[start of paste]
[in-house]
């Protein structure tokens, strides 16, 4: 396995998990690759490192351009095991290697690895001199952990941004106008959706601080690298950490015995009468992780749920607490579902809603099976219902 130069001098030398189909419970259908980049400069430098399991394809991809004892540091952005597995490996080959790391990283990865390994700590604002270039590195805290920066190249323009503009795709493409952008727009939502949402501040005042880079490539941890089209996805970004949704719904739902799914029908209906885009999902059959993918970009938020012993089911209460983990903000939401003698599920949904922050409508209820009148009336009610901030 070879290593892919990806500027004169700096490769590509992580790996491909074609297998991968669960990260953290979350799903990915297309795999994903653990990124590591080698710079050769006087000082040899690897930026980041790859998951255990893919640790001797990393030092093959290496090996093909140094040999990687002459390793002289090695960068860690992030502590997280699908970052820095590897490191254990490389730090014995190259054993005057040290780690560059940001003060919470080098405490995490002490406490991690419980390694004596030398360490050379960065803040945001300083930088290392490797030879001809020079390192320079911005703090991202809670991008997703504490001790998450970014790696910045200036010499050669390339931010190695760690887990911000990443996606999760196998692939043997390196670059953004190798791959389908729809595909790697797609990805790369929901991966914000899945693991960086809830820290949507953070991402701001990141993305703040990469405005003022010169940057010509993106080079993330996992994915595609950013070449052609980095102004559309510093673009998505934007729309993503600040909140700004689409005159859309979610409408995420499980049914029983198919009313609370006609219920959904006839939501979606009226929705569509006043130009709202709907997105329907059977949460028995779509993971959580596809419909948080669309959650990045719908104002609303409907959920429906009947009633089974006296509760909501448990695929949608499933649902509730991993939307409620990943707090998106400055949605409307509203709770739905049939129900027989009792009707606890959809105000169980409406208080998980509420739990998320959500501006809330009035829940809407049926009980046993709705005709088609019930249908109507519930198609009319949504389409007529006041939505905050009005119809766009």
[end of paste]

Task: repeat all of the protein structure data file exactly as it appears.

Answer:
[in-house]
């Protein structure tokens, strides 16, 4: 396995998990690759490192351009095991290697690895001199952990941004106008959706601080690298950490015995009468992780749920607490579902809603099976219902 130069001098030398189909419970259908980049400069430098399991394809991809004892540091952005597995490996080959790391990283990865390994700590604002270039590195805290920066190249323009503009795709493409952008727009939502949402501040005042880079490539941890089209996805970004949704719904739902799914029908209906885009999902059959993918970009938020012993089911209460983990903000939401003698599920949904922050409508209820009148009336009610901030 070879290593892919990806500027004169700096490769590509992580790996491909074609297998991968669960990260953290979350799903990915297309795999994903653990990124590591080698710079050769006087000082040899690897930026980041790859998951255990893919640790001797990393030092093959290496090996093909140094040999990687002459390793002289090695960068860690992030502590997280699908970052820095590897490191254990490389730090014995190259054993005057040290780690560059940001003060919470080098405490995490002490406490991690419980390694004596030398360490050379960065803040945001300083930088290392490797030879001809020079390192320079911005703090991202809670991008997703504490001790998450970014790696910045200036010499050669390339931010190695760690887990911000990443996606999760196998692939043997390196670059953004190798791959389908729809595909790697797609990805790369929901991966914000899945693991960086809830820290949507953070991402701001990141993305703040990469405005003022010169940057010509993106080079993330996992994915595609950013070449052609980095102004559309510093673009998505934007729309993503600040909140700004689409005159859309979610409408995420499980049914029983198919009313609370006609219920959904006839939501979606009226929705569509006043130009709202709907997105329907059977949460028995779509993971959580596809419909948080669309959650990045719908104002609303409907959920429906009947009633089974006296509760909501448990695929949608499933649902509730991993939307409620990943707090998106400055949605409307509203709770739905049939129900027989009792009707606890959809105000169980409406208080998980509420739990998320959500501006809330009035829940809407049926009980046993709705005709088609019930249908109507519930198609009319949504389409007529006041939505905050009005119809766009």